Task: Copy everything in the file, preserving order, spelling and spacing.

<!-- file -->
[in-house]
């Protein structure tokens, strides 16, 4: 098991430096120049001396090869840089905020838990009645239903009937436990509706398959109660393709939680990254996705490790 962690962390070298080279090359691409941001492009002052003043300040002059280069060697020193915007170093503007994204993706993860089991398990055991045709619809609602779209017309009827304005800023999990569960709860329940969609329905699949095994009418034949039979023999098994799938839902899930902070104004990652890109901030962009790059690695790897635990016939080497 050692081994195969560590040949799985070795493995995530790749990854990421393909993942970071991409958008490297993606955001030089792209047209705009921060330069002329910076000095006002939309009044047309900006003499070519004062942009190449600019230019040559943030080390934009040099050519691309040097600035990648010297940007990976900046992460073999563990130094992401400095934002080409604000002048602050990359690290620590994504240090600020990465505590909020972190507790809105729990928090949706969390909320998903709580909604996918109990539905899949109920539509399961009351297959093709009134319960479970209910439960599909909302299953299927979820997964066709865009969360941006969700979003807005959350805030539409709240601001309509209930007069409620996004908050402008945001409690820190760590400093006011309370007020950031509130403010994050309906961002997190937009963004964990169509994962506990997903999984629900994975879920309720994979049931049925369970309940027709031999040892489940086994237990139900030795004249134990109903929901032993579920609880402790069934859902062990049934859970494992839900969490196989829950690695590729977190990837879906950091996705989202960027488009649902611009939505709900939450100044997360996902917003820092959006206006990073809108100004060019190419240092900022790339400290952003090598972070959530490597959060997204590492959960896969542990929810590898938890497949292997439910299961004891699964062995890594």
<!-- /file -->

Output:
[in-house]
């Protein structure tokens, strides 16, 4: 098991430096120049001396090869840089905020838990009645239903009937436990509706398959109660393709939680990254996705490790 962690962390070298080279090359691409941001492009002052003043300040002059280069060697020193915007170093503007994204993706993860089991398990055991045709619809609602779209017309009827304005800023999990569960709860329940969609329905699949095994009418034949039979023999098994799938839902899930902070104004990652890109901030962009790059690695790897635990016939080497 050692081994195969560590040949799985070795493995995530790749990854990421393909993942970071991409958008490297993606955001030089792209047209705009921060330069002329910076000095006002939309009044047309900006003499070519004062942009190449600019230019040559943030080390934009040099050519691309040097600035990648010297940007990976900046992460073999563990130094992401400095934002080409604000002048602050990359690290620590994504240090600020990465505590909020972190507790809105729990928090949706969390909320998903709580909604996918109990539905899949109920539509399961009351297959093709009134319960479970209910439960599909909302299953299927979820997964066709865009969360941006969700979003807005959350805030539409709240601001309509209930007069409620996004908050402008945001409690820190760590400093006011309370007020950031509130403010994050309906961002997190937009963004964990169509994962506990997903999984629900994975879920309720994979049931049925369970309940027709031999040892489940086994237990139900030795004249134990109903929901032993579920609880402790069934859902062990049934859970494992839900969490196989829950690695590729977190990837879906950091996705989202960027488009649902611009939505709900939450100044997360996902917003820092959006206006990073809108100004060019190419240092900022790339400290952003090598972070959530490597959060997204590492959960896969542990929810590898938890497949292997439910299961004891699964062995890594």